Mount Assiniboine
Mount Assiniboine

Mount Assiniboine, at 11,870ft (3618m), is the tallest mountain in the southern region of the Canadian Rockies. The mountains distinctive pyramidal shape has led to it being referred to as the ‘Matterhorn of North America’. Visible for many miles in every direction, it soars well above other nearby peaks, and serves as the focal point of the Mount Assiniboine Provincial Park, a 386 sq. km reserve created in 1922.

History of Mount Assiniboine

Mt. Assiniboine was given its name by George Dawson, a renowned Canadian scientist, who spotted it from Copper Mountain on the south side of the Bow Valley in 1885. It was named ‘Assiniboine’ as on the day Dawson set eyes on the mountain, a plume of cloud trailed the summit, reminding him of the smoke he had seen rise from the Assiniboine Indians’ tipis.

However, it took another sixteen years for the first successful ascent of Mount Assiniboine to take place. In 1901, the British climber James Outram and Swiss guides, Christian Bohren and Christian Hasler claimed the accolade.

James Outram aptly described Mount Assiniboine as a “conspicuous landmark from almost every considerable eminence for scores of miles around, towering fully 1500 feet above its neighbours, and by its isolation no less than by its splendid outline commanding attention and admiration”.

He further wrote, “The peak is grandest from its northern side. It rises, like a monster tooth, from an entourage of dark cliff and gleaming glacier, 5000 feet above the valley of approach; the magnificent triangular face, barred with horizontal belts of perpendicular cliff and glistening expanses of the purest snow and ice, which constitutes the chief glory of the mountain, soaring more than 3000 feet directly from the glacier that sweeps its base. On the eastern and the southern sides the walls and buttresses are practically sheer precipices 5000 to 6000 feet in vertical height, but the contour and character of the grand northen face more than compensate for the less sheer and lofty precipices.”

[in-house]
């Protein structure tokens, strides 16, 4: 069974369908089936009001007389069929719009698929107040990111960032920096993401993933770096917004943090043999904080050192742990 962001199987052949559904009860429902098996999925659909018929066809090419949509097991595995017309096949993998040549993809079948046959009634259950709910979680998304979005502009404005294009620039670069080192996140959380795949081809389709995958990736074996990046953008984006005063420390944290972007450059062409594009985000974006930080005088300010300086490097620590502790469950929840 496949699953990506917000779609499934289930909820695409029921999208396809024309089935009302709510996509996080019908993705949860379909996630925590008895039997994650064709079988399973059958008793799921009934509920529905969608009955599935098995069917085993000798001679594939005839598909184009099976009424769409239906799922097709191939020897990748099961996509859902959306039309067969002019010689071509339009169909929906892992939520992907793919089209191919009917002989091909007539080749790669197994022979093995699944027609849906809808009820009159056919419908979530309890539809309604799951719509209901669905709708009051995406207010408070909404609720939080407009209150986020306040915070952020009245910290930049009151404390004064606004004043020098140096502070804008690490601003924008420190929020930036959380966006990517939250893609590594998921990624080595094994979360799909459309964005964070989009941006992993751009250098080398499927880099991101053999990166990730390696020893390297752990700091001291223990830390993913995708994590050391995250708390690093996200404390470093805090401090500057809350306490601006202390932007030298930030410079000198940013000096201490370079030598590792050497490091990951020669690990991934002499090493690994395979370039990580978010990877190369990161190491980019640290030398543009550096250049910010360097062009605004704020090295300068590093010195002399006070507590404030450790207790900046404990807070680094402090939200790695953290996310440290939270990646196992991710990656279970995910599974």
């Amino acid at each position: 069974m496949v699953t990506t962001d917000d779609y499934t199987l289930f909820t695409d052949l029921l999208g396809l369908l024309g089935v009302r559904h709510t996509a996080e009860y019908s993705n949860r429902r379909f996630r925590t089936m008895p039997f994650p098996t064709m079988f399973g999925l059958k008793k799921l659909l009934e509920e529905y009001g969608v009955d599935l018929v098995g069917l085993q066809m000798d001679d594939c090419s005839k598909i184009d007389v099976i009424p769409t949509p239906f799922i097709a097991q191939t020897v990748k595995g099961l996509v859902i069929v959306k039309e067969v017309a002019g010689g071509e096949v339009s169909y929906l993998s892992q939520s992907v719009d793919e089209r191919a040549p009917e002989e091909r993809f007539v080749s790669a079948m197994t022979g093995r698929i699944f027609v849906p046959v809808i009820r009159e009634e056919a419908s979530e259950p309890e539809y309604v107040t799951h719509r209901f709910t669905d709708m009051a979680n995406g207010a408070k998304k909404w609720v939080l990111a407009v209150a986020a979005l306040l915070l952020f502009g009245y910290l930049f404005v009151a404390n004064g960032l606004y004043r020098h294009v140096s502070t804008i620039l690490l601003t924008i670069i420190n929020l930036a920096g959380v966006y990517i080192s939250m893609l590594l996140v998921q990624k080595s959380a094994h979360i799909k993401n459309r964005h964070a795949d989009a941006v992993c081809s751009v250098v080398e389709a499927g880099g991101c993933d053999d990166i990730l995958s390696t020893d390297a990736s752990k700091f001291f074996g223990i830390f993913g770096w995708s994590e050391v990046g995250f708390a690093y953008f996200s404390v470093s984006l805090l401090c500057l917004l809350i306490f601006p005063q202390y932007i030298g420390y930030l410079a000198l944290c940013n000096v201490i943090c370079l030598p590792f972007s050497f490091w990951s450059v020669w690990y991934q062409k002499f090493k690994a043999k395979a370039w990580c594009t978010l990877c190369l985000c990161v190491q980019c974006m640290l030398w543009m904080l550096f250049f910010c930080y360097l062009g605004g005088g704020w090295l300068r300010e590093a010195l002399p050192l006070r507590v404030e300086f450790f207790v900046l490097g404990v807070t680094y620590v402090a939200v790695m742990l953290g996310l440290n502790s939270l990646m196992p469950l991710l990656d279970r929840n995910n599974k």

Lawrence Grassi accomplished the first solo ascent in the summer of 1925.

How to get to Mount Assiniboine

Mount Assiniboine Provincial Park is situated on the border of British Columbia and Alberta. There are no roads within the park, and therefore all ground access is on foot. Many choose to hike in from Kootenay National Park to the East, or from Spray Lakes, which is just south of Canmore. Alternatively, you can choose to fly in via helicopter to Mount Assiniboine Lodge. Whilst amateurs can safely access the park itself, conquering the Mount Assiniboine peak should be left to the experts, as the climb is technically challenging.

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2 COMMENTS

  1. WOW! THOSE PICTURES ARE AMAZING! Did you take them yourself!? I was debating on going to see Mount Assiniboine with a few friends of mine. I had no idea it was this beautiful. I am normally not one to bat an eye of nature’s appearance but those pictures look like they are from another world. I have to show this to my sister. She is a huge photography nut!

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